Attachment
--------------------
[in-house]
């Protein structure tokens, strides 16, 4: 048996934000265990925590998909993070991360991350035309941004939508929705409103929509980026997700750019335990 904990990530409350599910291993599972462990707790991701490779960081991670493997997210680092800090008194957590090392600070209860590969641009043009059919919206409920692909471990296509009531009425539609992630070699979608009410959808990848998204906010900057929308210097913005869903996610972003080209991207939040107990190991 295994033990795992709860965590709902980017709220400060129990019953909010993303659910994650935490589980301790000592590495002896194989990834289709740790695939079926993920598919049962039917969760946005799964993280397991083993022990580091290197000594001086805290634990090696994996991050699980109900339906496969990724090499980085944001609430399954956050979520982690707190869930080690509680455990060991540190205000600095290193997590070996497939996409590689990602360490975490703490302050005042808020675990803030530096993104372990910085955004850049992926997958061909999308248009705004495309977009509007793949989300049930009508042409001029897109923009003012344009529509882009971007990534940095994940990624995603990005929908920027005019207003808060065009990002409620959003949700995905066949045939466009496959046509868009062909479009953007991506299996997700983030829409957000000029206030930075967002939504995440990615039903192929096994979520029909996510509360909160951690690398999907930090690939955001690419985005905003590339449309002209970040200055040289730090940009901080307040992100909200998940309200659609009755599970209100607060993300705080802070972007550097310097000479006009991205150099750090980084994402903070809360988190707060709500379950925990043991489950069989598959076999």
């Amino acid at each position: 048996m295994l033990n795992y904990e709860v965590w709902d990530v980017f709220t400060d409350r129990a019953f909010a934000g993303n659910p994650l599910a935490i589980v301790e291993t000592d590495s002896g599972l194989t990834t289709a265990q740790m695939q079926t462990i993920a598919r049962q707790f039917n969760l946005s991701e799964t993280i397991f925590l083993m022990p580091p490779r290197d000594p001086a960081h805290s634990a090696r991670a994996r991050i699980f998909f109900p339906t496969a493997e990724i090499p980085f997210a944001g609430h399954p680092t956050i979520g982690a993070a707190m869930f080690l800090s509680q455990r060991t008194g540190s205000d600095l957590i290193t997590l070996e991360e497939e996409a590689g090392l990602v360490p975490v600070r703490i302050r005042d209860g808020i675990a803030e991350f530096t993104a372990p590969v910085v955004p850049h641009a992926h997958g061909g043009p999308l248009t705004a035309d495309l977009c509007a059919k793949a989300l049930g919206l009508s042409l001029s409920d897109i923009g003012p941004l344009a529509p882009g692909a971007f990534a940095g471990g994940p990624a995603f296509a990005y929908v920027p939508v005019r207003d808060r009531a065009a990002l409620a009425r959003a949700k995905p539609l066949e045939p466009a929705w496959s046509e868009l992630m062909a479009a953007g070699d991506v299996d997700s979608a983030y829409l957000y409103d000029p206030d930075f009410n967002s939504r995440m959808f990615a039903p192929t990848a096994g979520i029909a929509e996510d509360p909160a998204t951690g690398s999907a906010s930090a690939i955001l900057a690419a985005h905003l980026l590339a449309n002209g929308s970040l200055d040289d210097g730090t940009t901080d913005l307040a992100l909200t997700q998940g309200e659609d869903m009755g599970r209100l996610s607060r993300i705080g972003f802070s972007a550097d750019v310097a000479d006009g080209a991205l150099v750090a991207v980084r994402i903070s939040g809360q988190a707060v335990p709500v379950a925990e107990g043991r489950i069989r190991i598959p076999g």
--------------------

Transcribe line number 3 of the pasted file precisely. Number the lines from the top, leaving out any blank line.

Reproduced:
């Amino acid at each position: 048996m295994l033990n795992y904990e709860v965590w709902d990530v980017f709220t400060d409350r129990a019953f909010a934000g993303n659910p994650l599910a935490i589980v301790e291993t000592d590495s002896g599972l194989t990834t289709a265990q740790m695939q079926t462990i993920a598919r049962q707790f039917n969760l946005s991701e799964t993280i397991f925590l083993m022990p580091p490779r290197d000594p001086a960081h805290s634990a090696r991670a994996r991050i699980f998909f109900p339906t496969a493997e990724i090499p980085f997210a944001g609430h399954p680092t956050i979520g982690a993070a707190m869930f080690l800090s509680q455990r060991t008194g540190s205000d600095l957590i290193t997590l070996e991360e497939e996409a590689g090392l990602v360490p975490v600070r703490i302050r005042d209860g808020i675990a803030e991350f530096t993104a372990p590969v910085v955004p850049h641009a992926h997958g061909g043009p999308l248009t705004a035309d495309l977009c509007a059919k793949a989300l049930g919206l009508s042409l001029s409920d897109i923009g003012p941004l344009a529509p882009g692909a971007f990534a940095g471990g994940p990624a995603f296509a990005y929908v920027p939508v005019r207003d808060r009531a065009a990002l409620a009425r959003a949700k995905p539609l066949e045939p466009a929705w496959s046509e868009l992630m062909a479009a953007g070699d991506v299996d997700s979608a983030y829409l957000y409103d000029p206030d930075f009410n967002s939504r995440m959808f990615a039903p192929t990848a096994g979520i029909a929509e996510d509360p909160a998204t951690g690398s999907a906010s930090a690939i955001l900057a690419a985005h905003l980026l590339a449309n002209g929308s970040l200055d040289d210097g730090t940009t901080d913005l307040a992100l909200t997700q998940g309200e659609d869903m009755g599970r209100l996610s607060r993300i705080g972003f802070s972007a550097d750019v310097a000479d006009g080209a991205l150099v750090a991207v980084r994402i903070s939040g809360q988190a707060v335990p709500v379950a925990e107990g043991r489950i069989r190991i598959p076999g």